Sanna Marin: Meet the world's youngest prime minister and daughter of a 'rainbow family'

Updated: Jan 11

'I want to build a society in which every child can become anything and in which every human being can live and grow old with dignity,' says youngest world leader



When Finland’s new prime minister is sworn into office on Tuesday, 34-year-old Sanna Marin will become the youngest sitting leader in the world, the youngest prime minister in Finland's history and only its third ever female premier. Chosen by her Social Democratic party on Sunday and affirmed in the position by a parliamentary vote on Tuesday, she will lead a coalition government composed of five parties all headed by women.


In a remarkable moment for Finnish politics, almost all of the five coalition party leaders are under the age of 40, with the only exception being Swedish People’s Party leader and the current justice minister Anna-Maja Henriksson, who is 55. Katri Kulmuni, leader of the Centre Party and minister of economic affairs, is 32; Maria Ohisalo, leader of the Green Party and interior minister, is 34; and Li Andersson, chair of the Left Alliance and minister of education, is 32.


Ms Marin replaces Antti Rinne, who resigned last week after he lost the confidence of a key coalition partner just six months after he became prime minister. Ms Marin said on Twitter after she was sworn in: “Finland will not be finished in four years, but it can get better. That's what we're working on. "I want to build a society in which every child can become anything and in which every human being can live and grow old with dignity.”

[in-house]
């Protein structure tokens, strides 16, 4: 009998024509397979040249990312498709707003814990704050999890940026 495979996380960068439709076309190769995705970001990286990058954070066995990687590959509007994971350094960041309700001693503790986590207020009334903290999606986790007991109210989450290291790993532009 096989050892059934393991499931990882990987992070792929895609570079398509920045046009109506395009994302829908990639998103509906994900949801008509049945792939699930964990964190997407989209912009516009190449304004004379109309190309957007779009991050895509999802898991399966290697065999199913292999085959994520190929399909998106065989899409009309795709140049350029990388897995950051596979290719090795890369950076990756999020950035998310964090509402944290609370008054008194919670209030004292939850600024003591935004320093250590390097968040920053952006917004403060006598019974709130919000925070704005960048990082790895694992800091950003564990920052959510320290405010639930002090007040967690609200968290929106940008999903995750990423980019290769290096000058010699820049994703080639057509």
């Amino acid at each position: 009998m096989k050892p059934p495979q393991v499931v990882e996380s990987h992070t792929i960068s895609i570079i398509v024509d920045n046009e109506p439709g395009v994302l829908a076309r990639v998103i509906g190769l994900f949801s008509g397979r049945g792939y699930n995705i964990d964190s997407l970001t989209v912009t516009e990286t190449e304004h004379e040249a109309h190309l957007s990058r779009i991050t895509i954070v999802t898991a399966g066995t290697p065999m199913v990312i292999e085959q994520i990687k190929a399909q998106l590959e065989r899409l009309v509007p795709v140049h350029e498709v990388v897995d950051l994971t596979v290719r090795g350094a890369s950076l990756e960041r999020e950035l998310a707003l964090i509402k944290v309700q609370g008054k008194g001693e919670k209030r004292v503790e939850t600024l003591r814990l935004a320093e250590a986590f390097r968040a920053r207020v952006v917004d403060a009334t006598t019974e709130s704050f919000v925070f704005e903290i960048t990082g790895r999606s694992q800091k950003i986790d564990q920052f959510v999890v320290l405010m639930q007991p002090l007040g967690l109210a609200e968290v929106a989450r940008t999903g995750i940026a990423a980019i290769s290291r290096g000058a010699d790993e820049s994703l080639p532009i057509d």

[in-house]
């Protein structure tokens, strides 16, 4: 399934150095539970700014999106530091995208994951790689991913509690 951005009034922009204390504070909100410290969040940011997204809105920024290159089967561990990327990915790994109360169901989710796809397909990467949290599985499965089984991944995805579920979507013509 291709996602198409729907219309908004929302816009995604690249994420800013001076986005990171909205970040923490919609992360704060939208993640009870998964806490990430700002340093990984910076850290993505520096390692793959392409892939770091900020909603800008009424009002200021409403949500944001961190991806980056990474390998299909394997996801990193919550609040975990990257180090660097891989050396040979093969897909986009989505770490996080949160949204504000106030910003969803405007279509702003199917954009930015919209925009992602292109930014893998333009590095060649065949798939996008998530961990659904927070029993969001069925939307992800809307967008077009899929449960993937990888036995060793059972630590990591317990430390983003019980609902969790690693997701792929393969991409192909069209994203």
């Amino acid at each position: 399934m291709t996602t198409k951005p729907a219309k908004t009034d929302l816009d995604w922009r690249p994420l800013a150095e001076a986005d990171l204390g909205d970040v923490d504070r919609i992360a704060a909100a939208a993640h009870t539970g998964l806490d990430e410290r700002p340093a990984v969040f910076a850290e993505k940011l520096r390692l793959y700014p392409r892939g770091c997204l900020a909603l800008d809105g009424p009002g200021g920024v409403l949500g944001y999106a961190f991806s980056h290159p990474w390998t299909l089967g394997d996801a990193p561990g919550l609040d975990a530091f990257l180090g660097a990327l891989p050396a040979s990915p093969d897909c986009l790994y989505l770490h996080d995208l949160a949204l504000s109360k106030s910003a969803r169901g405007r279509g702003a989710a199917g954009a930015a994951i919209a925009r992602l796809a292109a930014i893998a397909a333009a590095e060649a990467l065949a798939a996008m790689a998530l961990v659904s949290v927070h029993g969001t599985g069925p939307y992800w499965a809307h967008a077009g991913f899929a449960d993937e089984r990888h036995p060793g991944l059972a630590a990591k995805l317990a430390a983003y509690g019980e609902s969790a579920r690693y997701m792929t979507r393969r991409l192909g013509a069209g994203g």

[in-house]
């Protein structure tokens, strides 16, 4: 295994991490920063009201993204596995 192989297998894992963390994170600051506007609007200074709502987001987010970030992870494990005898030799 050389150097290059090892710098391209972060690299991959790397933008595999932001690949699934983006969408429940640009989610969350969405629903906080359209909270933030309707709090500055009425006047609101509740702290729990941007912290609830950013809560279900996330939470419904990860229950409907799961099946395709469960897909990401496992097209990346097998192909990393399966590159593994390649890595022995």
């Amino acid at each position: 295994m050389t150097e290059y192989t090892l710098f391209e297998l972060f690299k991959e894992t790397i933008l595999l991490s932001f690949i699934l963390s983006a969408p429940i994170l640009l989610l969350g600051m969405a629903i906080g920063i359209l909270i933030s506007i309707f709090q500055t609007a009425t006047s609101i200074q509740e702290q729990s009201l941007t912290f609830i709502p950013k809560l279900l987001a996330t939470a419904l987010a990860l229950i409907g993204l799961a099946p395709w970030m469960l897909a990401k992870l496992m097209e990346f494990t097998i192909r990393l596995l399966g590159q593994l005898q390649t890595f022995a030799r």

She was born and raised in Helsinki by her mother and her mother’s female partner, in what she calls a “rainbow family”. Ms Marin credits the Finnish Welfare State and her “demanding teachers” for getting her through her academic years, and remains a strong advocate of the welfare system. She is the first person in her family to graduate both high school and university, where she obtained a masters degree in Administrative Sciences in 2017.


As a teenager, she worked in a bakery and distributed magazines to earn pocket money, and worked as a cashier after graduating high school. Her involvement in politics began in her early twenties when she joined the Social Democratic Youth and served as its vice president from 2010 to 2012. After that, she won a seat in the city of Tampere and became a council leader at age 27, cementing her career in politics.


She quickly rose through the ranks and became an MP in 2015. Four years later, Ms Marin became the minister of transport and communications. When she was chosen to be prime minister, questions were raised about her suitability because she has a 22-month-old daughter with her husband. Dismissing those concerns, Ms Marin said: “I have never thought about my age or gender. I think of the reasons I got into politics and those things for which we have won the trust of the electorate.”


Ms Marin takes office at a tumultuous time in Finland, with a number of strikes and the halting of production at some of the country’s largest companies looming on the horizon. Strike action began on Monday involving 100,000 workers from a number of industries, including fuel production, pharmaceutical companies, mines, and technology companies, and is planned to continue for three days.



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